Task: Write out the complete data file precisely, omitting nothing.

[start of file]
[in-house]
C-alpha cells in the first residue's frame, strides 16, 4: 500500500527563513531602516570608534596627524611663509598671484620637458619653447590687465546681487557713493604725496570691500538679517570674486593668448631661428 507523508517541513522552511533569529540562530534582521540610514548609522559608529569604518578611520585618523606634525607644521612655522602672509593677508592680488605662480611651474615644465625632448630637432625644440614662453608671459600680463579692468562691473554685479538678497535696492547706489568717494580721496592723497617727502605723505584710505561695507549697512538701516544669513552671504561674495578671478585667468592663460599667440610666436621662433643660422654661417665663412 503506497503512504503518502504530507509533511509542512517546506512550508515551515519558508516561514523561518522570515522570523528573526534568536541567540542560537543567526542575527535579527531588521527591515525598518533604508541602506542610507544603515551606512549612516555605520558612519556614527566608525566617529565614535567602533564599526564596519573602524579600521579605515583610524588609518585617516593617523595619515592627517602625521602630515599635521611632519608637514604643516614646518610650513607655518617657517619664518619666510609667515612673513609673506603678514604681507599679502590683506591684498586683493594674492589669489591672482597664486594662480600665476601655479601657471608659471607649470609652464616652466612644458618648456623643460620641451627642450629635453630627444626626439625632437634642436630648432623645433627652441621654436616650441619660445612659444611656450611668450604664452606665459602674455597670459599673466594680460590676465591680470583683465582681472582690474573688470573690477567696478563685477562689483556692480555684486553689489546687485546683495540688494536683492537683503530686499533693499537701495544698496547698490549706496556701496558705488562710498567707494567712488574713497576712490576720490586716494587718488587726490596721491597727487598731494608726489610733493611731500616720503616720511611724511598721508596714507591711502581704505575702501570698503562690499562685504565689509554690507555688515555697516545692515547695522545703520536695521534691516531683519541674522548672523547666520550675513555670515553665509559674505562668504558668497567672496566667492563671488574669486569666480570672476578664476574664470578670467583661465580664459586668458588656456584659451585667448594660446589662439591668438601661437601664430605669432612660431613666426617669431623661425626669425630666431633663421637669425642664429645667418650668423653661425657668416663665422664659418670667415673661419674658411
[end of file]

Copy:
[in-house]
C-alpha cells in the first residue's frame, strides 16, 4: 500500500527563513531602516570608534596627524611663509598671484620637458619653447590687465546681487557713493604725496570691500538679517570674486593668448631661428 507523508517541513522552511533569529540562530534582521540610514548609522559608529569604518578611520585618523606634525607644521612655522602672509593677508592680488605662480611651474615644465625632448630637432625644440614662453608671459600680463579692468562691473554685479538678497535696492547706489568717494580721496592723497617727502605723505584710505561695507549697512538701516544669513552671504561674495578671478585667468592663460599667440610666436621662433643660422654661417665663412 503506497503512504503518502504530507509533511509542512517546506512550508515551515519558508516561514523561518522570515522570523528573526534568536541567540542560537543567526542575527535579527531588521527591515525598518533604508541602506542610507544603515551606512549612516555605520558612519556614527566608525566617529565614535567602533564599526564596519573602524579600521579605515583610524588609518585617516593617523595619515592627517602625521602630515599635521611632519608637514604643516614646518610650513607655518617657517619664518619666510609667515612673513609673506603678514604681507599679502590683506591684498586683493594674492589669489591672482597664486594662480600665476601655479601657471608659471607649470609652464616652466612644458618648456623643460620641451627642450629635453630627444626626439625632437634642436630648432623645433627652441621654436616650441619660445612659444611656450611668450604664452606665459602674455597670459599673466594680460590676465591680470583683465582681472582690474573688470573690477567696478563685477562689483556692480555684486553689489546687485546683495540688494536683492537683503530686499533693499537701495544698496547698490549706496556701496558705488562710498567707494567712488574713497576712490576720490586716494587718488587726490596721491597727487598731494608726489610733493611731500616720503616720511611724511598721508596714507591711502581704505575702501570698503562690499562685504565689509554690507555688515555697516545692515547695522545703520536695521534691516531683519541674522548672523547666520550675513555670515553665509559674505562668504558668497567672496566667492563671488574669486569666480570672476578664476574664470578670467583661465580664459586668458588656456584659451585667448594660446589662439591668438601661437601664430605669432612660431613666426617669431623661425626669425630666431633663421637669425642664429645667418650668423653661425657668416663665422664659418670667415673661419674658411